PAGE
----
Amidst growing concern about jurors doing online research about cases on which they serve, judges and judicial groups have sought new ways to deter this behavior. They have expanded jury instructions on the issue, elicited signed pledges from jurors, and threatened or even imposed sanctions for violators.
Two recent efforts are noteworthy, one fairly traditional and the other quite creative. On the traditional side, a Judicial Conference Committee updated the Read Full Article >
Judge Shira A. Scheindlin (US v. Viktor Bout, 2011) turned to jurors’ pledges to stop jurors from researching cases online. Her hope was that having jurors sign pledges promising not to research a case online (or elsewhere) would make their oaths more salient and stop jurors from conducting online research. It probably did not hurt that those who signed the pledge faced perjury charges if they did not honor it.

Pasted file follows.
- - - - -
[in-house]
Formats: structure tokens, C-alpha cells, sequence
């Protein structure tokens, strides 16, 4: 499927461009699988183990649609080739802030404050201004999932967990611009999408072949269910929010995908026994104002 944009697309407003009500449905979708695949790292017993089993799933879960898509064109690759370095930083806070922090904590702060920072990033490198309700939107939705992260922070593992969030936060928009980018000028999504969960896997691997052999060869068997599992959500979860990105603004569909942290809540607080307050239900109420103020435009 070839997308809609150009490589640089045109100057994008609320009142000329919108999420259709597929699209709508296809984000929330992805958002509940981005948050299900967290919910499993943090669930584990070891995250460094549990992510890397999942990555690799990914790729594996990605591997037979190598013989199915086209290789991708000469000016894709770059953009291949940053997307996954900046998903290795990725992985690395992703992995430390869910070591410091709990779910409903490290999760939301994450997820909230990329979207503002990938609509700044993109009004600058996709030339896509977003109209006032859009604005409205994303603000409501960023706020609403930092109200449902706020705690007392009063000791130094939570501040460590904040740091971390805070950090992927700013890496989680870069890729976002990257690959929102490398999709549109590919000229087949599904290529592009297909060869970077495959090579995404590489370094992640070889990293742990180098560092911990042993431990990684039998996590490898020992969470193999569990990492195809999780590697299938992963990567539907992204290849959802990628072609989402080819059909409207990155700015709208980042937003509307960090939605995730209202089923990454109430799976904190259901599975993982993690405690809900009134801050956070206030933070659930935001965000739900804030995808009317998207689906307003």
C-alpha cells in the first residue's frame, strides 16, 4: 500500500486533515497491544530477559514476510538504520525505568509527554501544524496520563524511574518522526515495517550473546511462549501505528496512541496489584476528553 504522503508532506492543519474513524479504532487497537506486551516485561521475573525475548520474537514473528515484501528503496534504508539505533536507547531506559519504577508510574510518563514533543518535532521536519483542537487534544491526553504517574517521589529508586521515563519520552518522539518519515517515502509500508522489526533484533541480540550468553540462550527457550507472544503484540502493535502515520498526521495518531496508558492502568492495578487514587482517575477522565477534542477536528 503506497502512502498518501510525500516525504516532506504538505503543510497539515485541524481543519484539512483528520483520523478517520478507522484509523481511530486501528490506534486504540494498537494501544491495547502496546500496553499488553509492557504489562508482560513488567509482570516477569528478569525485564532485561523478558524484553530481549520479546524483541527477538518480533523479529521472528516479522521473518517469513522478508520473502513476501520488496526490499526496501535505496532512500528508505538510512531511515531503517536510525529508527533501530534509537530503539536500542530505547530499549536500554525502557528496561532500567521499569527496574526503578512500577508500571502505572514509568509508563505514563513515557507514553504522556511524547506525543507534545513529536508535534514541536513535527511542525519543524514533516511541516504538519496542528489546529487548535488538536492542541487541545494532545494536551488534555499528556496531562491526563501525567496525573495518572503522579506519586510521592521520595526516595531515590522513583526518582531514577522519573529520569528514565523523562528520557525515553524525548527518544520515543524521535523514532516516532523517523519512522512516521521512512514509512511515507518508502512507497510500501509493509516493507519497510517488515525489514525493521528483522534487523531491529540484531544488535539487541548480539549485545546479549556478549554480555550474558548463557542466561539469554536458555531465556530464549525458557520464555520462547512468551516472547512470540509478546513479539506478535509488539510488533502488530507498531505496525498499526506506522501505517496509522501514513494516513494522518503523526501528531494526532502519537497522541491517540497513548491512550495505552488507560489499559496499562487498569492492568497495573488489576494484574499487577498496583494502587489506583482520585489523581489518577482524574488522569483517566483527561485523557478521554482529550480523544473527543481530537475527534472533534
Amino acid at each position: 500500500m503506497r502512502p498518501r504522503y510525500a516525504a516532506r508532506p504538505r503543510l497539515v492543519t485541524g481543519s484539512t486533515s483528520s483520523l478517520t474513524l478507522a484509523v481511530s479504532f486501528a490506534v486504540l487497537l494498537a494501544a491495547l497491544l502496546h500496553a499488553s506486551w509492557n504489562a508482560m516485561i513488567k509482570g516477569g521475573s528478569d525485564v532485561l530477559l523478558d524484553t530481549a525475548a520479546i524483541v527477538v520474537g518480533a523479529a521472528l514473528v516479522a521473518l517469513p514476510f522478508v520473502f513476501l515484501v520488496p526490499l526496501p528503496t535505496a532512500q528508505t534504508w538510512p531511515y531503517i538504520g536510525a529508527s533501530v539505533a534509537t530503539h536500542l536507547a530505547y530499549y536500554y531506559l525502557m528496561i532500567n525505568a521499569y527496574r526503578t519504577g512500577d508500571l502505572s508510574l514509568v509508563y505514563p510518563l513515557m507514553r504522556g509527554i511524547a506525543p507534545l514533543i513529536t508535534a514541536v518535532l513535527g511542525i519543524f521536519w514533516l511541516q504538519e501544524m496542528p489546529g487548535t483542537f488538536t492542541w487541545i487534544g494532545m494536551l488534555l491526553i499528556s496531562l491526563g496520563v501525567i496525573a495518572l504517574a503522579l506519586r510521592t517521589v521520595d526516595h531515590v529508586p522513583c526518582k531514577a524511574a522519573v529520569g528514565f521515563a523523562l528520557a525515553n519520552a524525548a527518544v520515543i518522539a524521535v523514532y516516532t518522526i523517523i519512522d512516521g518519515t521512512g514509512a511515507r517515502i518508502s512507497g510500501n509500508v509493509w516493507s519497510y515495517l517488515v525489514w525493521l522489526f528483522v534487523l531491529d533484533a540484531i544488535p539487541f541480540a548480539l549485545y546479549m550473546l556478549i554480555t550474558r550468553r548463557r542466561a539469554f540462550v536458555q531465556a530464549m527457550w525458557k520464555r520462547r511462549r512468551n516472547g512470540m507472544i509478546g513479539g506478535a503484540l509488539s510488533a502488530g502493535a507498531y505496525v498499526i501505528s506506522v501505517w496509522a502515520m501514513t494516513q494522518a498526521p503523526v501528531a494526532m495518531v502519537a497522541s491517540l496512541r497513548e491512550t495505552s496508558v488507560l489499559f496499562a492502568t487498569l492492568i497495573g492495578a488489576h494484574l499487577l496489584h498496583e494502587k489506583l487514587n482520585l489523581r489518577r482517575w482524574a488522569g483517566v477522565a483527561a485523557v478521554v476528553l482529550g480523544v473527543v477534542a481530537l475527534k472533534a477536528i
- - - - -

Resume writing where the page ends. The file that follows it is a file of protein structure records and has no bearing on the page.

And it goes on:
No one knows whether a written pledge will keep jurors more faithful than an oral one....Read Full Article >
When you want to know what people think, why not just ask them? Seems simple, right? It would be, if it worked.
In April, psychiatrist Robert Spitzer retracted his study in which he had alleged that homosexuals could convert to heterosexuals. He stated that he had erred in relying on supposedly converted people’s self-reported stories of their conversions without taking into account of a myriad of conscious and unconscious reasons (such as desire to convert, political reasons, faulty memory of...Read Full Article >
A version of this article was originally published in Executive Counsel Magazine’s June / July 2012 Edition. You can read the article on their website here.By Roy Futterman, Ph.D., Director, DOAR Litigation Consulting
When preparing for the defense of a labor and employment case that is headed toward trial, companies are often faced with a common problem: The defense is based on the testimony of a variety of employees, most of whom are disinterested in the trial and appalled at the...Read Full Article >